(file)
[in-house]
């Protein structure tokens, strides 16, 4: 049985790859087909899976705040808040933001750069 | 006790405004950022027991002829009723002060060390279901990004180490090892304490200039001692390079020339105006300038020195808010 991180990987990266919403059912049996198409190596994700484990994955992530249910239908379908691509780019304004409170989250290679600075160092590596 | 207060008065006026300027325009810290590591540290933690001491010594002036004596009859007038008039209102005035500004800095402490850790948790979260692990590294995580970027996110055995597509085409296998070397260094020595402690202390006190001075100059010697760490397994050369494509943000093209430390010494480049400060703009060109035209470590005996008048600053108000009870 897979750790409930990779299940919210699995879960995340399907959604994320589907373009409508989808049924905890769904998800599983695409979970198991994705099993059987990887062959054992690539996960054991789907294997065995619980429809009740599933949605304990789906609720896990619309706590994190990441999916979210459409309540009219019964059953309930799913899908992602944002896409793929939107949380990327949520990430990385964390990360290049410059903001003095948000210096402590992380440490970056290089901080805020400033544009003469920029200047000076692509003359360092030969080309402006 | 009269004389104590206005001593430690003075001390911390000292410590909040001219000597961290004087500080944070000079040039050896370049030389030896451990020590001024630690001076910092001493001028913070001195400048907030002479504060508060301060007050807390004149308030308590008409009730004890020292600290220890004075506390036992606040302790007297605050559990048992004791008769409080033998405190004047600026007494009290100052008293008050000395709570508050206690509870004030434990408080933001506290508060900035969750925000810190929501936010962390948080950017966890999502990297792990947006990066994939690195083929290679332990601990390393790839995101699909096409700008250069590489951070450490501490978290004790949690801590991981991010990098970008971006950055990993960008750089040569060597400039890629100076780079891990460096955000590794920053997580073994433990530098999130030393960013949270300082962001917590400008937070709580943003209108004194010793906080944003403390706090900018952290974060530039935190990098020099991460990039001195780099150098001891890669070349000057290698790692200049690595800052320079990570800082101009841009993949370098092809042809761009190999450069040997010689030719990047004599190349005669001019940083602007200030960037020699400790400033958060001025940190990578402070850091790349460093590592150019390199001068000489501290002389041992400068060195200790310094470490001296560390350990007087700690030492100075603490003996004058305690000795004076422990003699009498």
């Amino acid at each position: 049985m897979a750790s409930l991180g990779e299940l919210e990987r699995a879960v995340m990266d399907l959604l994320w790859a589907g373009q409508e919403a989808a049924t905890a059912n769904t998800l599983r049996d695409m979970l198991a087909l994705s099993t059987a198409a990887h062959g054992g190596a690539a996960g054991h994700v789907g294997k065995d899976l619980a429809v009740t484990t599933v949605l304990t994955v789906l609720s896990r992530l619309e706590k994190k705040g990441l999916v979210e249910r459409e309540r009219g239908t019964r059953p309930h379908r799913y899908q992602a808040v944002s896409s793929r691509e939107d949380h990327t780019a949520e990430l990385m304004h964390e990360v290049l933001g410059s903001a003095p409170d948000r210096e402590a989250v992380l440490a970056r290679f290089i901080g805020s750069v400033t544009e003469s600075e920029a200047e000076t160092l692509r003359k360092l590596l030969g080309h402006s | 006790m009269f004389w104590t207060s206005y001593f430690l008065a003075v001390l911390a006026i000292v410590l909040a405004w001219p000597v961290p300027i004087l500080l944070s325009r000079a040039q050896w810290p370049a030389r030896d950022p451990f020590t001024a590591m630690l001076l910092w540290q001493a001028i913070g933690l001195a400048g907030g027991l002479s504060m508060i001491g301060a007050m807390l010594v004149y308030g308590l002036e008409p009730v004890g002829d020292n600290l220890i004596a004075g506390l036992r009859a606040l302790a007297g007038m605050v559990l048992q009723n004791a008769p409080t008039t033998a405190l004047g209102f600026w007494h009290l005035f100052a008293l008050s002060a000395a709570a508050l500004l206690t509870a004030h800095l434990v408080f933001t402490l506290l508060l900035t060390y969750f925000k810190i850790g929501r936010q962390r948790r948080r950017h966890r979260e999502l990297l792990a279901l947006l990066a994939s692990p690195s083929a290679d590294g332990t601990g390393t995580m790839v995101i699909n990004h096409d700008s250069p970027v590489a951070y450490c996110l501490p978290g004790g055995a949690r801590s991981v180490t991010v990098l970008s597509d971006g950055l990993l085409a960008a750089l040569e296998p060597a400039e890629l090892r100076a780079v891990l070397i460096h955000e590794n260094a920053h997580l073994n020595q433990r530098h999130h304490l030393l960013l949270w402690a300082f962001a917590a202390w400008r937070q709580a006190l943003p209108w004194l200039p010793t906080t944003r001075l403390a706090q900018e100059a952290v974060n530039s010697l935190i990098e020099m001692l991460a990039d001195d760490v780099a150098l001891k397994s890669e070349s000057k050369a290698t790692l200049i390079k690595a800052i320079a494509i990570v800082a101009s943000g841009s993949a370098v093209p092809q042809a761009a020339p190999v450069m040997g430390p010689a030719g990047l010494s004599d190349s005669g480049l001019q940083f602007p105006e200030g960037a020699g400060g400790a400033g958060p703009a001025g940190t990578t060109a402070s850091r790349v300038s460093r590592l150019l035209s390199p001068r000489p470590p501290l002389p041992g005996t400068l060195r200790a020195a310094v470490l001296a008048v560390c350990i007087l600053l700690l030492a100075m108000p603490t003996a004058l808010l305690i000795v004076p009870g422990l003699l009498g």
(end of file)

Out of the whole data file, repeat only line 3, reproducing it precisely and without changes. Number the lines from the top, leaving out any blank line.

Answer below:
């Amino acid at each position: 049985m897979a750790s409930l991180g990779e299940l919210e990987r699995a879960v995340m990266d399907l959604l994320w790859a589907g373009q409508e919403a989808a049924t905890a059912n769904t998800l599983r049996d695409m979970l198991a087909l994705s099993t059987a198409a990887h062959g054992g190596a690539a996960g054991h994700v789907g294997k065995d899976l619980a429809v009740t484990t599933v949605l304990t994955v789906l609720s896990r992530l619309e706590k994190k705040g990441l999916v979210e249910r459409e309540r009219g239908t019964r059953p309930h379908r799913y899908q992602a808040v944002s896409s793929r691509e939107d949380h990327t780019a949520e990430l990385m304004h964390e990360v290049l933001g410059s903001a003095p409170d948000r210096e402590a989250v992380l440490a970056r290679f290089i901080g805020s750069v400033t544009e003469s600075e920029a200047e000076t160092l692509r003359k360092l590596l030969g080309h402006s | 006790m009269f004389w104590t207060s206005y001593f430690l008065a003075v001390l911390a006026i000292v410590l909040a405004w001219p000597v961290p300027i004087l500080l944070s325009r000079a040039q050896w810290p370049a030389r030896d950022p451990f020590t001024a590591m630690l001076l910092w540290q001493a001028i913070g933690l001195a400048g907030g027991l002479s504060m508060i001491g301060a007050m807390l010594v004149y308030g308590l002036e008409p009730v004890g002829d020292n600290l220890i004596a004075g506390l036992r009859a606040l302790a007297g007038m605050v559990l048992q009723n004791a008769p409080t008039t033998a405190l004047g209102f600026w007494h009290l005035f100052a008293l008050s002060a000395a709570a508050l500004l206690t509870a004030h800095l434990v408080f933001t402490l506290l508060l900035t060390y969750f925000k810190i850790g929501r936010q962390r948790r948080r950017h966890r979260e999502l990297l792990a279901l947006l990066a994939s692990p690195s083929a290679d590294g332990t601990g390393t995580m790839v995101i699909n990004h096409d700008s250069p970027v590489a951070y450490c996110l501490p978290g004790g055995a949690r801590s991981v180490t991010v990098l970008s597509d971006g950055l990993l085409a960008a750089l040569e296998p060597a400039e890629l090892r100076a780079v891990l070397i460096h955000e590794n260094a920053h997580l073994n020595q433990r530098h999130h304490l030393l960013l949270w402690a300082f962001a917590a202390w400008r937070q709580a006190l943003p209108w004194l200039p010793t906080t944003r001075l403390a706090q900018e100059a952290v974060n530039s010697l935190i990098e020099m001692l991460a990039d001195d760490v780099a150098l001891k397994s890669e070349s000057k050369a290698t790692l200049i390079k690595a800052i320079a494509i990570v800082a101009s943000g841009s993949a370098v093209p092809q042809a761009a020339p190999v450069m040997g430390p010689a030719g990047l010494s004599d190349s005669g480049l001019q940083f602007p105006e200030g960037a020699g400060g400790a400033g958060p703009a001025g940190t990578t060109a402070s850091r790349v300038s460093r590592l150019l035209s390199p001068r000489p470590p501290l002389p041992g005996t400068l060195r200790a020195a310094v470490l001296a008048v560390c350990i007087l600053l700690l030492a100075m108000p603490t003996a004058l808010l305690i000795v004076p009870g422990l003699l009498g």